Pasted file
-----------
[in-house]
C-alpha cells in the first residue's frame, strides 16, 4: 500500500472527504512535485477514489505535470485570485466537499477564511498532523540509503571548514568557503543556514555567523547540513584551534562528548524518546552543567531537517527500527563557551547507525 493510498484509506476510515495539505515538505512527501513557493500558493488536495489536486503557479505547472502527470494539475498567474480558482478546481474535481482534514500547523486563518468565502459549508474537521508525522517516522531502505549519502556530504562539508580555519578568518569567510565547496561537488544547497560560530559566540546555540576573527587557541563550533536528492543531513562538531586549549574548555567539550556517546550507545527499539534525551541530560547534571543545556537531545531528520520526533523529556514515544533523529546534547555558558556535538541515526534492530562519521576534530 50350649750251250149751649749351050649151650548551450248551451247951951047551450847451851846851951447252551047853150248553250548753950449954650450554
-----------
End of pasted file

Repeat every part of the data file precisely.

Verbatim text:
[in-house]
C-alpha cells in the first residue's frame, strides 16, 4: 500500500472527504512535485477514489505535470485570485466537499477564511498532523540509503571548514568557503543556514555567523547540513584551534562528548524518546552543567531537517527500527563557551547507525 493510498484509506476510515495539505515538505512527501513557493500558493488536495489536486503557479505547472502527470494539475498567474480558482478546481474535481482534514500547523486563518468565502459549508474537521508525522517516522531502505549519502556530504562539508580555519578568518569567510565547496561537488544547497560560530559566540546555540576573527587557541563550533536528492543531513562538531586549549574548555567539550556517546550507545527499539534525551541530560547534571543545556537531545531528520520526533523529556514515544533523529546534547555558558556535538541515526534492530562519521576534530 50350649750251250149751649749351050649151650548551450248551451247951951047551450847451851846851951447252551047853150248553250548753950449954650450554